not want to divulge any personal information to this strange, and rather rude person? A little courtesy goes a long way. A better, more productive approach is to start by introducing yourself and the organization that you represent. Being respectful of a client’s time, I always ask if they have a few moments to help me learn about businesses in the market place. Ask about how business is in general, how their business is progressing and how they got started. People usually like to be asked about themselves and their opinions – especially since for most target clients, few people have ever taken an interest in them. A good guideline for interviews: never ask a question that you yourself are not prepared to answer. Also, even if they do not become clients, they can provide you with lots of good information. Take the time to have a conversation, and try to make a connection with a client. At most, interview clients in pairs – individually is better – and then just have one person conduct an interview, otherwise a client can feel interrogated and under fire. Whatever you do, don’t use formal questionnaires or take notes, since people are nervous and leery of paper. Clients will think you are an evil tax collector, government spy or religious fanatic. And, freeing yourself from paper also makes you a better listener. However, it is important to document your results. Information can be recorded briefly on a chart after each interview. (See Appendix I: Market Survey) It takes time and genuine interest to get good information. If you hire others to gather your market information, make sure that you spend sufficient time explaining in detail how you want to get that information. Being very clear about to whom you want to provide loans will help you figure out how to best reach them. You will never be able to please everyone, so be specific, focus on your target clients and leave other levels of clients to other lenders.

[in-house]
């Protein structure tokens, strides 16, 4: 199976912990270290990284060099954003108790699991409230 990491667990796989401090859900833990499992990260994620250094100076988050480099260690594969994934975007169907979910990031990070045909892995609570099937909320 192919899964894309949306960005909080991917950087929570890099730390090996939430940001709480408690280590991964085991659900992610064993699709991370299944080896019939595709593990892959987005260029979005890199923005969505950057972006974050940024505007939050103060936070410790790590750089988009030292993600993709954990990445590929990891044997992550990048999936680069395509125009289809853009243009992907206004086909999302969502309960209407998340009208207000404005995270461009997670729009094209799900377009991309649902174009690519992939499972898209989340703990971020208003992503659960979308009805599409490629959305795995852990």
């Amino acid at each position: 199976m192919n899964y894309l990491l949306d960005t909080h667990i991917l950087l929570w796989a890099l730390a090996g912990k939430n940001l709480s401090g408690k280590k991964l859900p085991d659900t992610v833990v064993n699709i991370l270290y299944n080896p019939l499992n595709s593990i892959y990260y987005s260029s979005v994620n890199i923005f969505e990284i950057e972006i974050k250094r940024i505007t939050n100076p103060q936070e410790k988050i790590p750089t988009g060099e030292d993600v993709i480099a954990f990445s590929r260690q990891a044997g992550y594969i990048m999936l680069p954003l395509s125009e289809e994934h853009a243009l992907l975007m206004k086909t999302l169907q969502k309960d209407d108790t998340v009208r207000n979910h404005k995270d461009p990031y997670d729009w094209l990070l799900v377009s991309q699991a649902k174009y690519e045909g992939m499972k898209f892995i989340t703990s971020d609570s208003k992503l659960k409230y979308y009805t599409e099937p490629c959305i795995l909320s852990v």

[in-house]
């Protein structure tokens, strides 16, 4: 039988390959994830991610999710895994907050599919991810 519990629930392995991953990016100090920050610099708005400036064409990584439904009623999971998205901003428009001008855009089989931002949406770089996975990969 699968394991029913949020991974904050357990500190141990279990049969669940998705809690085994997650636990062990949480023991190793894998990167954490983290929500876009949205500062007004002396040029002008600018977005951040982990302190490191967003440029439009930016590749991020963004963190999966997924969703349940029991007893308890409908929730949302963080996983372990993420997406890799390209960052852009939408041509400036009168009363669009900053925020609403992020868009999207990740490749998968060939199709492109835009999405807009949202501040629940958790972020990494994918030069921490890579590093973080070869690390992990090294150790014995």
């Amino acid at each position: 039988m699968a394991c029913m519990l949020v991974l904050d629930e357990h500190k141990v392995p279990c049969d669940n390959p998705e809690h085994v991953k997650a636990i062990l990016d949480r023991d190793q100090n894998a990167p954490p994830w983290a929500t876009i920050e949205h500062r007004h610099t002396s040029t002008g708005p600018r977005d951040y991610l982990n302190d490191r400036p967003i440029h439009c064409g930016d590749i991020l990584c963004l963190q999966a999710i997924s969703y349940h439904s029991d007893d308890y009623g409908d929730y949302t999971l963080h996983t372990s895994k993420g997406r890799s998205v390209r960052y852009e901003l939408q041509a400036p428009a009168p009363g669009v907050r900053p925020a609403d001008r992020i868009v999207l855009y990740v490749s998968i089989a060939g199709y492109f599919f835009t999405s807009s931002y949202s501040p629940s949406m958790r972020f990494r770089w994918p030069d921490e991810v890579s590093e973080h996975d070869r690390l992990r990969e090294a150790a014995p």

“Clients don’t care how you are organized – they care about responsiveness, cost and speed.” —Richard Moran
Where Can You Find the Greatest Number of Potential Clients?